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Public defenders' low income clients will suffer the most from funding crisis


Federal public defenders are warning they face a severe budget shortfall if Congress goes ahead with its plan to cut funding. The funding crisis means they may be forced to trim more than 10% of their current staff starting later this year, with aftershocks that could hurt the low-income people they represent in court. NPR justice correspondent Carrie Johnson reports.

CARRIE JOHNSON, BYLINE: Melody Brannon is the federal public defender in Kansas.

MELODY BRANNON: Our money goes to salaries to pay defenders and investigators and paralegals and social workers who provide representation for the most impoverished people in our society.

JOHNSON: Nine in 10 people accused of crimes in federal courts are represented by a public defender or court-appointed lawyer. So when the defenders struggle for resources, it directly hurts their clients, Brannon says.

BRANNON: This is going to be catastrophic.

JOHNSON: The decisions by House and Senate appropriators for the 2024 budget are landing at a particularly tough time. This is also the 60th anniversary of the Gideon case, which guaranteed low-income people the right to a free lawyer if they're accused of serious crimes. Federal defenders have raced to handle a huge surge in cases related to the January 6 Capitol riot and help in Indian country, where a recent Supreme Court ruling upended the justice system. If federal defenders are too strapped to handle these cases, the burden shifts to private defense attorneys, who are often paid more and have less expertise. But Brannon warns even those private lawyers won't be paid on time.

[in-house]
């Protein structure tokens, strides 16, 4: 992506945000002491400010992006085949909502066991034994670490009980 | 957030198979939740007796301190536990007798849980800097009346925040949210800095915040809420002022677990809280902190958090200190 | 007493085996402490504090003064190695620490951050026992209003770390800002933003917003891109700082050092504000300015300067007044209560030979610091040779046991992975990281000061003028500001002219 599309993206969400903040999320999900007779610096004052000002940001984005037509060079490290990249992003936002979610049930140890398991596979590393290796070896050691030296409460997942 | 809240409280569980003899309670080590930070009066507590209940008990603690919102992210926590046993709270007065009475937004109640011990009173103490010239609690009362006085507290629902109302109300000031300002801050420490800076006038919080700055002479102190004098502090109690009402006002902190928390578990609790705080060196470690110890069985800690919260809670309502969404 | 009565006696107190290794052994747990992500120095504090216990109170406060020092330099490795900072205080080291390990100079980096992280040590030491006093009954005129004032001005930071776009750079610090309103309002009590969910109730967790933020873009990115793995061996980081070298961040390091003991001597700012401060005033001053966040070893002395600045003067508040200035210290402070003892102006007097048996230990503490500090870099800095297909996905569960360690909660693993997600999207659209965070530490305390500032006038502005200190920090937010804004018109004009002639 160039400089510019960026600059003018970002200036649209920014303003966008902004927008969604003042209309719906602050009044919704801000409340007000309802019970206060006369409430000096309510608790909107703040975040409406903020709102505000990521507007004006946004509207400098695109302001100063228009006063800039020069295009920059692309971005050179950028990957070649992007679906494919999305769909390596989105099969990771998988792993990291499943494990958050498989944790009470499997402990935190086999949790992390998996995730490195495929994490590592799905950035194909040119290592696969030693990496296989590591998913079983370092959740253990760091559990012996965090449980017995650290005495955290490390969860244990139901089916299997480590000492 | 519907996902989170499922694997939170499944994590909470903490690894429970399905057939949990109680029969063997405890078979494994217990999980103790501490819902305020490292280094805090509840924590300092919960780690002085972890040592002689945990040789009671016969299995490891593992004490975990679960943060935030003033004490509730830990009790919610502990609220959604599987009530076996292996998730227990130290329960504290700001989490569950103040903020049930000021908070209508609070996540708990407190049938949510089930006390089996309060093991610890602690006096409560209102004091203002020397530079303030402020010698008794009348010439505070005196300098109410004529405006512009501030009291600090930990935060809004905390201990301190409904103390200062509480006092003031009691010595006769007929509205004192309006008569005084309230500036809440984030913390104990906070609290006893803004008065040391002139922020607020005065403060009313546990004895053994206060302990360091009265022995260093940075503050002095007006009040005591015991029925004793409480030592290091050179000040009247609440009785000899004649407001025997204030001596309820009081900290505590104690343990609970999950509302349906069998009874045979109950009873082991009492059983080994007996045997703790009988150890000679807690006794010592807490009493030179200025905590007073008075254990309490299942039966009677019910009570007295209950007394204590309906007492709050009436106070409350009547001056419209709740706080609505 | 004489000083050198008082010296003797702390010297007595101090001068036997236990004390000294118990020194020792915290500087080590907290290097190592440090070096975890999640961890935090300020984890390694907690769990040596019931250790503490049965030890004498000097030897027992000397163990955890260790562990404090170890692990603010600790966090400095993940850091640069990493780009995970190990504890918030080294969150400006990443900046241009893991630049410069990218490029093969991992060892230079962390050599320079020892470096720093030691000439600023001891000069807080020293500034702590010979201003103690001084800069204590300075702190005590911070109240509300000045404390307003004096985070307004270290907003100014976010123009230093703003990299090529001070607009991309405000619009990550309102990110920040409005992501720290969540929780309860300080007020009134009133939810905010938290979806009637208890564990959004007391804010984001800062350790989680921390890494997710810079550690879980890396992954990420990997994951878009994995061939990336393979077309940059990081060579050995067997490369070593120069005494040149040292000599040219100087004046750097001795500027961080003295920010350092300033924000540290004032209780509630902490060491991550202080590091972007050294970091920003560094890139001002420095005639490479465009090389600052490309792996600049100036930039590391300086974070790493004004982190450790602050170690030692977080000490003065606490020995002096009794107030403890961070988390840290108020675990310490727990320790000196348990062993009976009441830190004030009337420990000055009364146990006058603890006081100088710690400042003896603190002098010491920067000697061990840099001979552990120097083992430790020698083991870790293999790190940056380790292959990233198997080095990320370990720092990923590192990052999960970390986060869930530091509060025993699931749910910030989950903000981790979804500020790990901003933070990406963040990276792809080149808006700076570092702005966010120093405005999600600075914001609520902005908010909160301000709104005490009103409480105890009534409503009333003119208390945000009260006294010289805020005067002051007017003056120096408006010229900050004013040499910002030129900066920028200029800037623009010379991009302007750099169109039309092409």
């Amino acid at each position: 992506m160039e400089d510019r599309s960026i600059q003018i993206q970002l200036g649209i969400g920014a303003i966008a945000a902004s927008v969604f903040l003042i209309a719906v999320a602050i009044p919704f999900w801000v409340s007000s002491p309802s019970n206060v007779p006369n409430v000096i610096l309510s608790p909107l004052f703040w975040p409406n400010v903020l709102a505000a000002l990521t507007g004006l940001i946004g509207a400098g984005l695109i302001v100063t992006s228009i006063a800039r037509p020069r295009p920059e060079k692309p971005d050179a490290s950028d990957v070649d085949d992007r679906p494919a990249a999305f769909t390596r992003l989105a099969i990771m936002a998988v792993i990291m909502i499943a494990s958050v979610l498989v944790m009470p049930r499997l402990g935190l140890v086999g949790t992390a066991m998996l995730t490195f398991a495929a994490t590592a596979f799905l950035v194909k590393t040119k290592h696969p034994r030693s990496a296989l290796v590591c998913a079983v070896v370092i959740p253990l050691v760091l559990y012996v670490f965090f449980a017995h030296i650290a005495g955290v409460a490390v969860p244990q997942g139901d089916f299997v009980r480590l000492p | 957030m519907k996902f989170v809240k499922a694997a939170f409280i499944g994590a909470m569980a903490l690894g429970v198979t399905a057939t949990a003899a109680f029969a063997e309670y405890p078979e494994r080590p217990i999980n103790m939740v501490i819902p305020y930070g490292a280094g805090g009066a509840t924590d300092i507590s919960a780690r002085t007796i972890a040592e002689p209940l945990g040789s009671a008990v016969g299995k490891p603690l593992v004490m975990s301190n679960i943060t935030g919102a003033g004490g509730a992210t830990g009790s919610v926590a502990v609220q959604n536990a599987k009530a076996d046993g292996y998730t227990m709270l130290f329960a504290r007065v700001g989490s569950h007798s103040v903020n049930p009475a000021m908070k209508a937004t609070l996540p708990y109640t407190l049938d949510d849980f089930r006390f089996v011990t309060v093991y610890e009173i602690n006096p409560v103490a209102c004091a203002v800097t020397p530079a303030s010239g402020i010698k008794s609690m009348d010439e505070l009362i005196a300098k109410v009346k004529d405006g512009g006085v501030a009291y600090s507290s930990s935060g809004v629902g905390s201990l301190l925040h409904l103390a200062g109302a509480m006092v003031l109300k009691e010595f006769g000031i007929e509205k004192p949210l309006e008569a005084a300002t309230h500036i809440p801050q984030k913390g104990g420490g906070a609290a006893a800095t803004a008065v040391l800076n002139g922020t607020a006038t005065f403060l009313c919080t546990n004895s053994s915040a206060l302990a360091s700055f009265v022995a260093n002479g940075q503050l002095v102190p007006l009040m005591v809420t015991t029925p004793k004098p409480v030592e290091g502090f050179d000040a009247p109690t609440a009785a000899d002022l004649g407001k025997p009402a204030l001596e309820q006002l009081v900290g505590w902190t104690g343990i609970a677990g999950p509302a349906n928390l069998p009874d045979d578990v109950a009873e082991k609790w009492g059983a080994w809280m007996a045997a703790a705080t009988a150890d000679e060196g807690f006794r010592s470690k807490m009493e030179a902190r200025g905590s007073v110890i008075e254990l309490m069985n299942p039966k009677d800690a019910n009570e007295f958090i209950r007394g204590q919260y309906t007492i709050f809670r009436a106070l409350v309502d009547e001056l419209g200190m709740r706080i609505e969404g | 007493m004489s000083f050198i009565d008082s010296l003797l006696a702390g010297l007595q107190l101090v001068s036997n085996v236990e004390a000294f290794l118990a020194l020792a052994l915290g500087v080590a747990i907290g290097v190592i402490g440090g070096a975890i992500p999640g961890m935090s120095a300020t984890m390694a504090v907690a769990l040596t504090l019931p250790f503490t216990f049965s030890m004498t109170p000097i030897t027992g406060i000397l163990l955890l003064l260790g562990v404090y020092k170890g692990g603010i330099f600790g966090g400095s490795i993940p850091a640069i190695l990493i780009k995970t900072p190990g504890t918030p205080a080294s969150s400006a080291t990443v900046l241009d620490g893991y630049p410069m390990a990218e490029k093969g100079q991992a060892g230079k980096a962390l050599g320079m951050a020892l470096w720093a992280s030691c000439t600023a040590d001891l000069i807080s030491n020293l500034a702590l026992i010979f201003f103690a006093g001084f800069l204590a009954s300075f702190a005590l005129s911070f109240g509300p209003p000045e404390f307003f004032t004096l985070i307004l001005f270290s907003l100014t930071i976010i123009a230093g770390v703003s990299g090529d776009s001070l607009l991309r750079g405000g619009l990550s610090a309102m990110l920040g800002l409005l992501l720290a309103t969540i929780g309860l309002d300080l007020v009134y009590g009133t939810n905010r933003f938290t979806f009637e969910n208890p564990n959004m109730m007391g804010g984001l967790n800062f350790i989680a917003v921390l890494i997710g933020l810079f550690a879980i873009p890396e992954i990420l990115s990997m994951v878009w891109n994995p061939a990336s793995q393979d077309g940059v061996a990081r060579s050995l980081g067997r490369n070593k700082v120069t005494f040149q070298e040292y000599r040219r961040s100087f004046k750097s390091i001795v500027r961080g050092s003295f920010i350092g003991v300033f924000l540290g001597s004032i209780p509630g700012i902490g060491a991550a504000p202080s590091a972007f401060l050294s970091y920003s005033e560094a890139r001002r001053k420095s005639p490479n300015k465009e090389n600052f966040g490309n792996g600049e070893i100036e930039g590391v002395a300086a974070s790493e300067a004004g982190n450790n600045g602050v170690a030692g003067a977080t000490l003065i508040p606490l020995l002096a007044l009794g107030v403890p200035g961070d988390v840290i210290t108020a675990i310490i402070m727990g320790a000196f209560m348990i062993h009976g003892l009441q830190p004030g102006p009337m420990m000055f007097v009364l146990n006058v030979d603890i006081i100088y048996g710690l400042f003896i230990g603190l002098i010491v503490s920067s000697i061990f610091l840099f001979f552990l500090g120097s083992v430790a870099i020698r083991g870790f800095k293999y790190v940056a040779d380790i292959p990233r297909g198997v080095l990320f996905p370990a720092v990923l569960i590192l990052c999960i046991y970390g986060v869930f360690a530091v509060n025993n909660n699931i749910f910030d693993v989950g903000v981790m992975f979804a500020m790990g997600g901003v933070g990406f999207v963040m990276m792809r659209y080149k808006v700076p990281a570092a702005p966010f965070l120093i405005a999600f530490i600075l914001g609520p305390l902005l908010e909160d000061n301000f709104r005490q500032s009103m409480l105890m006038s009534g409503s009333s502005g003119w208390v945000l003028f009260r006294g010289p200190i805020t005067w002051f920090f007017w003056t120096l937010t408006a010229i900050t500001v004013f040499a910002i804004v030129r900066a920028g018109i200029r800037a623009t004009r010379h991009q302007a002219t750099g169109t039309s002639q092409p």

BRANNON: If you're a small practice, a solo lawyer, being - you know, not getting paid for 3 1/2 months can be devastating. That's your overhead. That's your operations.

JOHNSON: The last time things looked so bad for public defenders was 10 years ago, when Congress imposed nearly across-the-board budget cuts known as sequestration. A senior public defender in Ohio chose to lay himself off to protect his staff. Here's what Steve Nolder told me back then.


STEVE NOLDER: These are not luxury services that we're providing. These are constitutionally mandated services. And because they're mandated, someone has to do it.

JOHNSON: Federal defenders say they're going public now to try to convince Congress to change course. There is still time, they say, for lawmakers to act.

Carrie Johnson, NPR News, Washington. Transcript provided by NPR, Copyright NPR.

NPR transcripts are created on a rush deadline by an NPR contractor. This text may not be in its final form and may be updated or revised in the future. Accuracy and availability may vary. The authoritative record of NPR’s programming is the audio record.

Carrie Johnson is a justice correspondent for the Washington Desk.